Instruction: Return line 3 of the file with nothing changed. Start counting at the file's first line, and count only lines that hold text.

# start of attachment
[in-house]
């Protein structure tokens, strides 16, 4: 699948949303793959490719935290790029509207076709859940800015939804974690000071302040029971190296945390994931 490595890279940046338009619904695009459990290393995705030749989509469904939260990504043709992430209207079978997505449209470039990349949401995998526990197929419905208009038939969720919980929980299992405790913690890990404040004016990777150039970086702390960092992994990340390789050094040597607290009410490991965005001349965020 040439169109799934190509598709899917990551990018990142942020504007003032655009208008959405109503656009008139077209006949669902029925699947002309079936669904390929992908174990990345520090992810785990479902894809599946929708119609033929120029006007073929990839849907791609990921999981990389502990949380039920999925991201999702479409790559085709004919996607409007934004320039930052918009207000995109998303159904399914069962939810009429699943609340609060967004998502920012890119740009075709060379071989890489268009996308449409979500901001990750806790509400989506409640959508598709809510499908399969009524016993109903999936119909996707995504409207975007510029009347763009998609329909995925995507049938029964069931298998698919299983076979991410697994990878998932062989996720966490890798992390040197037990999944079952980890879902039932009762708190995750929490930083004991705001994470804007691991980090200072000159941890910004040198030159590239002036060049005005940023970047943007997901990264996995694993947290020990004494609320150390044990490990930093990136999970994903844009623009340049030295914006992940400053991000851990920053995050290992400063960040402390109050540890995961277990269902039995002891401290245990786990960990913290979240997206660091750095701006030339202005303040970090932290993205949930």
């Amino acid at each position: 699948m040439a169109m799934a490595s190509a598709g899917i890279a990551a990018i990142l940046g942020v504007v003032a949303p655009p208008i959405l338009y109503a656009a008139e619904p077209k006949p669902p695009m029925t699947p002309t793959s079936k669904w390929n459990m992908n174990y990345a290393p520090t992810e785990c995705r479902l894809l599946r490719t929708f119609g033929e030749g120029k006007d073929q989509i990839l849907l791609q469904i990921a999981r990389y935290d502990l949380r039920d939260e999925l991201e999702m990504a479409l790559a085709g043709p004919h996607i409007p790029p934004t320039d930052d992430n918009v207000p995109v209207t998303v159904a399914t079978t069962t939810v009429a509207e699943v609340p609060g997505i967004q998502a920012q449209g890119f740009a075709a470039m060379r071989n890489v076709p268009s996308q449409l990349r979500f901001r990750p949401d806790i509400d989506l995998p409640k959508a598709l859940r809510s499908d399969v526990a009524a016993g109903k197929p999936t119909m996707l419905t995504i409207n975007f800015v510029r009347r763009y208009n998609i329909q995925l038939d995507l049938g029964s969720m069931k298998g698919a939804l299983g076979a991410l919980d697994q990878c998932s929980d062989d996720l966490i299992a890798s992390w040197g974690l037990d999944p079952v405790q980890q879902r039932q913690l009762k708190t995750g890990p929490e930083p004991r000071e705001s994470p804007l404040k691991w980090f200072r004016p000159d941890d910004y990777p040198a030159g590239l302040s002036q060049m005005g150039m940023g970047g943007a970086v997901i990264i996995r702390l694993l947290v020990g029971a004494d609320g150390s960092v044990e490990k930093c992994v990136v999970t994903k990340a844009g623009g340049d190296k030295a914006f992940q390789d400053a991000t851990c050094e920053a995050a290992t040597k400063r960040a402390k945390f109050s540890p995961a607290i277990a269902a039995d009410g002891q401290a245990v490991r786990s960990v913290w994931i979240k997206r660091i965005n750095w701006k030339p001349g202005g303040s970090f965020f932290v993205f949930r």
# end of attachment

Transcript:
């Amino acid at each position: 699948m040439a169109m799934a490595s190509a598709g899917i890279a990551a990018i990142l940046g942020v504007v003032a949303p655009p208008i959405l338009y109503a656009a008139e619904p077209k006949p669902p695009m029925t699947p002309t793959s079936k669904w390929n459990m992908n174990y990345a290393p520090t992810e785990c995705r479902l894809l599946r490719t929708f119609g033929e030749g120029k006007d073929q989509i990839l849907l791609q469904i990921a999981r990389y935290d502990l949380r039920d939260e999925l991201e999702m990504a479409l790559a085709g043709p004919h996607i409007p790029p934004t320039d930052d992430n918009v207000p995109v209207t998303v159904a399914t079978t069962t939810v009429a509207e699943v609340p609060g997505i967004q998502a920012q449209g890119f740009a075709a470039m060379r071989n890489v076709p268009s996308q449409l990349r979500f901001r990750p949401d806790i509400d989506l995998p409640k959508a598709l859940r809510s499908d399969v526990a009524a016993g109903k197929p999936t119909m996707l419905t995504i409207n975007f800015v510029r009347r763009y208009n998609i329909q995925l038939d995507l049938g029964s969720m069931k298998g698919a939804l299983g076979a991410l919980d697994q990878c998932s929980d062989d996720l966490i299992a890798s992390w040197g974690l037990d999944p079952v405790q980890q879902r039932q913690l009762k708190t995750g890990p929490e930083p004991r000071e705001s994470p804007l404040k691991w980090f200072r004016p000159d941890d910004y990777p040198a030159g590239l302040s002036q060049m005005g150039m940023g970047g943007a970086v997901i990264i996995r702390l694993l947290v020990g029971a004494d609320g150390s960092v044990e490990k930093c992994v990136v999970t994903k990340a844009g623009g340049d190296k030295a914006f992940q390789d400053a991000t851990c050094e920053a995050a290992t040597k400063r960040a402390k945390f109050s540890p995961a607290i277990a269902a039995d009410g002891q401290a245990v490991r786990s960990v913290w994931i979240k997206r660091i965005n750095w701006k030339p001349g202005g303040s970090f965020f932290v993205f949930r």